The Shakespeare Globe experience

“All the world’s a stage,” but I think the best one has to be at the re-constructed Globe Theatre on the south bank of the Thames River in London, England.

The Globe experience re-born

Erected near where the original 1599 Globe Theatre once stood, the new Globe was the brainchild of actor/director Sam Wanamaker and took almost 50 years of fundraising and controversy before being constructed in 1997. It was painstakingly researched to re-create the open-air theatre that Shakespeare knew and wrote for, in order for his plays and those of his contemporaries to be experienced as they may have originally been staged.

Because I wanted to see a Shakespeare play in this unique environment, I purchased tickets for the Globe’s production of Antony and Cleopatra with Clive Wood and Eve Best in the title roles.

The Globe experience explained

The morning before the performance I took a tour of the building where the guide prepared us for the minimalist sets we would see. She said that for Shakespeare the words were the most important thing, more than any stage setting, and were used to set the scene so that the audience knew where the characters were and what they were doing.

She said that acting on this stage was also a different experience for the cast. Usually actors don’t see the audience due to the darkened theatre and blazing lights in their eyes. But at the Globe, since most plays are performed in daylight, the actors are more aware of the audience because they can see them directly (which can be quite unnerving for some actors).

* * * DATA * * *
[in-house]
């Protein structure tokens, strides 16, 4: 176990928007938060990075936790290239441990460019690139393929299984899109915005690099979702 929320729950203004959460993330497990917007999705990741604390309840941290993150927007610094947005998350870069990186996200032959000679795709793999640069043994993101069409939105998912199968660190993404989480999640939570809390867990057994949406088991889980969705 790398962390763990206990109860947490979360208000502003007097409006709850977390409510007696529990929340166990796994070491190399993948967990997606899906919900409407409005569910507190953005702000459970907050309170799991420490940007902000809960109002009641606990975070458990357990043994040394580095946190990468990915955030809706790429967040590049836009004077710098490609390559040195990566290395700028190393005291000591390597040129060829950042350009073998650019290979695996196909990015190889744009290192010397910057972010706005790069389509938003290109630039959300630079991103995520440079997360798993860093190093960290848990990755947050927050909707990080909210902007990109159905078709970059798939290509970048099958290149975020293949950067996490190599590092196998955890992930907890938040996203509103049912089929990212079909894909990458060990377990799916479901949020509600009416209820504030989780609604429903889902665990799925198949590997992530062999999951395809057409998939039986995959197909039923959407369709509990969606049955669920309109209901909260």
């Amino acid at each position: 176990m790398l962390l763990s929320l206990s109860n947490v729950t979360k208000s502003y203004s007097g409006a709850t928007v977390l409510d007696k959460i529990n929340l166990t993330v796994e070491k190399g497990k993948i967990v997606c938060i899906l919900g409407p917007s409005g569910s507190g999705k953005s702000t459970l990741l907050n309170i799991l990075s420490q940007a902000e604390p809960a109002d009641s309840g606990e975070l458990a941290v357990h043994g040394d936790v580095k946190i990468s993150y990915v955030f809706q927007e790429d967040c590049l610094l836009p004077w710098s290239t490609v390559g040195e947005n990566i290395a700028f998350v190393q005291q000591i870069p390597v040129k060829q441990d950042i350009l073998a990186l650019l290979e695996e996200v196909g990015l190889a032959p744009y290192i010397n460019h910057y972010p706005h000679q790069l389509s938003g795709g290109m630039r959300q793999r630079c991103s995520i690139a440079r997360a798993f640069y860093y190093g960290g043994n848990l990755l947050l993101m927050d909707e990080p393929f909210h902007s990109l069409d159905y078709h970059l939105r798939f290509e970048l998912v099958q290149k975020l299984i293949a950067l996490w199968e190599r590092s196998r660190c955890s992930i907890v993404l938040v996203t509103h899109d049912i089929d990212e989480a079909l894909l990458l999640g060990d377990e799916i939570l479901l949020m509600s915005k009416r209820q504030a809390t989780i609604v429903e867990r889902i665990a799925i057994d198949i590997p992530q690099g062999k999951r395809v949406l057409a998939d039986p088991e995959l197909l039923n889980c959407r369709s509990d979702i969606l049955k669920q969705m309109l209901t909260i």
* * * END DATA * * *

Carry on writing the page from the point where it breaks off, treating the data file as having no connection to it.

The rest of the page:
I then experienced the open air of the yard where, in Shakespeare’s time, people paid a penny to stand and see the play (these people were called groundlings or penny stinkards). It now costs five pounds for 21st-century people to do the same thing today (which the guide said is roughly the equivalent of a penny in the 17th-century).

The Globe experience seen

My tickets were for the upper gallery, so, that evening, I was able to sit on a pine bench (with a cushion rented for one pound) and look down upon the stage in relative comfort (although leg room was at a minimum).

As the guide said, the sets were minimal, allowing for actors to quickly enter and exit the stage to create different scenes and places in rapid succession (and I think this made the play move along quicker than if there had been extensive scenery).

But the best thing was seeing the main character of Cleopatra played by an understudy (due to the illness of Eve Best). In modern productions, the understudy would have memorized the part, but Sirine Saba read her part from a script throughout the entire play. At first, it seemed distracting, but then I realized that this was how it was probably done in Shakespeare’s time. As I left the theatre, I felt I had received an added experience that made the production even more unique and true to Shakespeare’s time.